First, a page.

Norway197210152020Taxable, but not gains on shares
Sweden197310152020Taxable, but not gains on shares
United Kingdom197610151512.5Taxable, but not gains on shares
Zambia196410152020Taxable, but not gains on shares
Memorandum items
EAC5/20105101015
Resident withholding rates101053 (5)2/
Nonresident rates10153/2020
Petroleum companiesPayable from government profit oil12.54/

5.6251/

For petroleum service subcontracts, By application of 37.5 percent tax rate (nonresident companies operating through a permanent establishment) to an assumed 15 percent profit margin on the service component of fees to petroleum service subcontractors.

5 percent when below KES 24,000 per month.

Bank interest – 25 percent appears to apply to “bearer instruments”.

For deductible management and professional fees paid outside Kenya.

As currently provided in ITA 3rd Schedule.

Source: Treaty documents and IBFD, situation in 2014

For petroleum service subcontracts, By application of 37.5 percent tax rate (nonresident companies operating through a permanent establishment) to an assumed 15 percent profit margin on the service component of fees to petroleum service subcontractors.

5 percent when below KES 24,000 per month.

Bank interest – 25 percent appears to apply to “bearer instruments”.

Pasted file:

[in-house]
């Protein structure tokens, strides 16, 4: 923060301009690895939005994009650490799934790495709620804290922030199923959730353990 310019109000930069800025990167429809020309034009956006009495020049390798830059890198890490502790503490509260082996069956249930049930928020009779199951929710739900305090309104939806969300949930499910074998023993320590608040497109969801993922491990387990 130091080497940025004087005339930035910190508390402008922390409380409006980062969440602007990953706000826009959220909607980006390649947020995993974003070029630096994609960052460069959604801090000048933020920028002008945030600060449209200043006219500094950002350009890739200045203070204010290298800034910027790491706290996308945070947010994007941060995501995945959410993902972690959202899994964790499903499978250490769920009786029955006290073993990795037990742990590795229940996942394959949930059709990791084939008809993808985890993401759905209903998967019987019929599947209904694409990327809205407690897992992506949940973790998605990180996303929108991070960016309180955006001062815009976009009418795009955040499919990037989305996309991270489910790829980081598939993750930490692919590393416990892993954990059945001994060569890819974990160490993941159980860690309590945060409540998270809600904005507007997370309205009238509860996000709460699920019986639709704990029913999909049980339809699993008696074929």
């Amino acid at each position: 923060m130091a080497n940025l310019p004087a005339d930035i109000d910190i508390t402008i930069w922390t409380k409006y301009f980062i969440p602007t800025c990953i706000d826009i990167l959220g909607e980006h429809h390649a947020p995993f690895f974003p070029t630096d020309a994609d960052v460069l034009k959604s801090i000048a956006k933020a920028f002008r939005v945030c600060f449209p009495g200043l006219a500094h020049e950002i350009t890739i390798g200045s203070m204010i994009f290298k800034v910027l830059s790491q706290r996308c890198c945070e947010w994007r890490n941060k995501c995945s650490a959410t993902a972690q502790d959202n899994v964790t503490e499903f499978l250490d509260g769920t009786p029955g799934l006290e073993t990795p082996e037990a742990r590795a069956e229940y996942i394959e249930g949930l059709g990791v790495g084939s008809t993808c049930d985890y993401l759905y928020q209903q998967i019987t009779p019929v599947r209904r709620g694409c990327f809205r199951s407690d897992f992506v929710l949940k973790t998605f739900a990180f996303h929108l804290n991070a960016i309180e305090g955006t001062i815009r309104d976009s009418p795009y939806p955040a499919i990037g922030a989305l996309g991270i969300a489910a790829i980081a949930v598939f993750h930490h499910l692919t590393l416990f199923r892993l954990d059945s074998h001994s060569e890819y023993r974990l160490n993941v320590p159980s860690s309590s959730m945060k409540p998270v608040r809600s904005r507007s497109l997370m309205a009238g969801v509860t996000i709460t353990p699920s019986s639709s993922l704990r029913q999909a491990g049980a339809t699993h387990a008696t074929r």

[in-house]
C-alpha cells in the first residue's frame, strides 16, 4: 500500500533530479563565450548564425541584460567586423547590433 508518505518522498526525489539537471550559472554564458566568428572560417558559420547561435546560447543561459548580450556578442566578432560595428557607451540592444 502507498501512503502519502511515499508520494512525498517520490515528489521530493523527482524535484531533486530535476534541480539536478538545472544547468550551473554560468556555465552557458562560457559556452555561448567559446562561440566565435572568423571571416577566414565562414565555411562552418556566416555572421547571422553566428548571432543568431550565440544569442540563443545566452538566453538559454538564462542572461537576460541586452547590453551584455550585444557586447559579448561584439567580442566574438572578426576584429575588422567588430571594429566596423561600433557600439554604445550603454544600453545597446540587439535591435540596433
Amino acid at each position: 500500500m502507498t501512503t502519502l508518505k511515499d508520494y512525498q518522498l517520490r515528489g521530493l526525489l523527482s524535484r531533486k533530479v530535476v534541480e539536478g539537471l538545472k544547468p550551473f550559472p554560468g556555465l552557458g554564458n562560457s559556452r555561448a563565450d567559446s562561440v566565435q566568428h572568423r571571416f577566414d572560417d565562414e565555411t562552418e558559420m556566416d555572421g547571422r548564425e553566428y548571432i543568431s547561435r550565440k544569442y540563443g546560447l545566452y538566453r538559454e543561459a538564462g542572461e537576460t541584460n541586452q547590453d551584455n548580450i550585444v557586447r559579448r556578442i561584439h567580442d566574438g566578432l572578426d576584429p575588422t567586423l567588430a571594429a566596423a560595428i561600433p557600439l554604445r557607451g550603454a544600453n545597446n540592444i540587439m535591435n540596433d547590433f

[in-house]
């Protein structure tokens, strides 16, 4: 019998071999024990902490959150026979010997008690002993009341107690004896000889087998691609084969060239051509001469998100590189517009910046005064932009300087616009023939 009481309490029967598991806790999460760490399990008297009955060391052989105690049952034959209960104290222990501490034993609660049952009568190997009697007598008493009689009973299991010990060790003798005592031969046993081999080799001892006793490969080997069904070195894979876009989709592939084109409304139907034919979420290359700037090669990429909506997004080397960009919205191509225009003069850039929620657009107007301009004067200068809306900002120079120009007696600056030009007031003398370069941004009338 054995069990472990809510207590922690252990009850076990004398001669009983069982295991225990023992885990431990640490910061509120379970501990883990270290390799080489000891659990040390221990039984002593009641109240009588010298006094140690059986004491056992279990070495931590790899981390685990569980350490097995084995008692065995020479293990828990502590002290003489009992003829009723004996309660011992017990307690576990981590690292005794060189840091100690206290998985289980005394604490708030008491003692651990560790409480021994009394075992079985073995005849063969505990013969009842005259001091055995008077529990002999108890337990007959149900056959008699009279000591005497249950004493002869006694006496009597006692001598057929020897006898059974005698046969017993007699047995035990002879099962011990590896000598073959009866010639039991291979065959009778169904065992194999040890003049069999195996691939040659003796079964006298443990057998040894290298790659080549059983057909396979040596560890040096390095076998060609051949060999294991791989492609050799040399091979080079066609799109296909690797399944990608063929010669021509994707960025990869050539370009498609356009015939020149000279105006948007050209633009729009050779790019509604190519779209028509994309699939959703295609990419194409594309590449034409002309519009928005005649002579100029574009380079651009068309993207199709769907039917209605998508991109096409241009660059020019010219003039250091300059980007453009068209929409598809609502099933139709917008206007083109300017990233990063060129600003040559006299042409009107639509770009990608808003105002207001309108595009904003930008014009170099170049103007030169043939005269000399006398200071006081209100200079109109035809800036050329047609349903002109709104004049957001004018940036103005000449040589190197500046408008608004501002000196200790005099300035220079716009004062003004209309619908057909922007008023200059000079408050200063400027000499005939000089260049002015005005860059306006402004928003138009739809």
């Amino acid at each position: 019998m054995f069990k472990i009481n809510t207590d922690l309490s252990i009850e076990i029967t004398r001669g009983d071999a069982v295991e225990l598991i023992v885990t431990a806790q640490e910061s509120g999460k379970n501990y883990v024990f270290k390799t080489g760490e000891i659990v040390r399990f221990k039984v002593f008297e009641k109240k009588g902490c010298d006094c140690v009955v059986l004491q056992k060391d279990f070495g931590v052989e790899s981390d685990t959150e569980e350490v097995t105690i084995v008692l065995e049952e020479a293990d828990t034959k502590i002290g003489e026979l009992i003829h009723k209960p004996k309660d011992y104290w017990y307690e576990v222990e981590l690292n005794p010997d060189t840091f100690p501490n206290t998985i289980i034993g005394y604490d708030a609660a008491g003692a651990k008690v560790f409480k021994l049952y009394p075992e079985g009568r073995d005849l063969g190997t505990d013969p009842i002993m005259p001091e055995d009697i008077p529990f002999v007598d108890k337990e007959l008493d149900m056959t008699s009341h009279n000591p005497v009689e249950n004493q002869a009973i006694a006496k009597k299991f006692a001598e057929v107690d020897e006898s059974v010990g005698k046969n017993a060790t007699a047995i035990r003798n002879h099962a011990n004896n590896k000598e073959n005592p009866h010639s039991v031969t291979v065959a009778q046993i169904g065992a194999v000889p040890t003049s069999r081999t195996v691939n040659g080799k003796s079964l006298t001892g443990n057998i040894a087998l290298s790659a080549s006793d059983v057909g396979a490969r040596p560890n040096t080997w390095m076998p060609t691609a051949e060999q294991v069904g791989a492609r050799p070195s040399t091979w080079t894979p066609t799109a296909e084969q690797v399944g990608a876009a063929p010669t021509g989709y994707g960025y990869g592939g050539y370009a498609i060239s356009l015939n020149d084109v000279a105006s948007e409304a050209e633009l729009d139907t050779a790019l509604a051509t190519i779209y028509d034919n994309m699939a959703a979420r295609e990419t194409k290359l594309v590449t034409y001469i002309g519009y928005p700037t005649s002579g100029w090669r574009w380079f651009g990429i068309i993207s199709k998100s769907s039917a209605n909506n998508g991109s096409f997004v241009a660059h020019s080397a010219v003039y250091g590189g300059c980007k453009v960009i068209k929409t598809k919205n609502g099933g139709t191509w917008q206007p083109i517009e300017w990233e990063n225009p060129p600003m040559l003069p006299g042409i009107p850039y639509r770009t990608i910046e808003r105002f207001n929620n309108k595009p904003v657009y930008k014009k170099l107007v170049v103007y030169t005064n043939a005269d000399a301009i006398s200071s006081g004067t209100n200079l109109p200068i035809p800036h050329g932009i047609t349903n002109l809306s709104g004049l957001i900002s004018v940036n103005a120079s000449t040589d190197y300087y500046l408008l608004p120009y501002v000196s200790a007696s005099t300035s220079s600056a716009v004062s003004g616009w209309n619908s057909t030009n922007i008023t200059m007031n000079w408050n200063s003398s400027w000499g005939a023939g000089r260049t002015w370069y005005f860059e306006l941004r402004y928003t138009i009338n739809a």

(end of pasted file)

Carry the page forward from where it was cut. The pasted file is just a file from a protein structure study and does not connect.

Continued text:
For deductible management and professional fees paid outside Kenya.

As currently provided in ITA 3rd Schedule.

Source: Treaty documents and IBFD, situation in 2014

Dividend withholding tax rates are usefully standardized at 10 percent. With the branch profits tax rate set at 37.5 percent and the standard corporate rate at 30 percent, then the rate of income tax on remitted profits is effectively the same (within half a percentage point) whatever the country of origin of the investment or the legal form of operations in Kenya. Dividend withholding tax, however, does not bear currently upon petroleum companies – for them, any withholding on dividends remitted is met from the government’s share of profit oil.

Withholding on interest should reduce the incentive for excessive debt finance. Nevertheless, withholding on interest paid to non-residents may result in higher interest rates being charged on the debt. The reason for this is that (1) many countries have eliminated withholding on interest paid to nonresidents in an effort to attract savings from abroad and (2) suppliers of savings, often in a tax haven or low-tax jurisdiction, set their lending rates taking into account any taxes that are going to be withheld and paid to the source country. Kenya’s interest withholding rate is consistent across sectors at 15 percent for interest paid to nonresidents.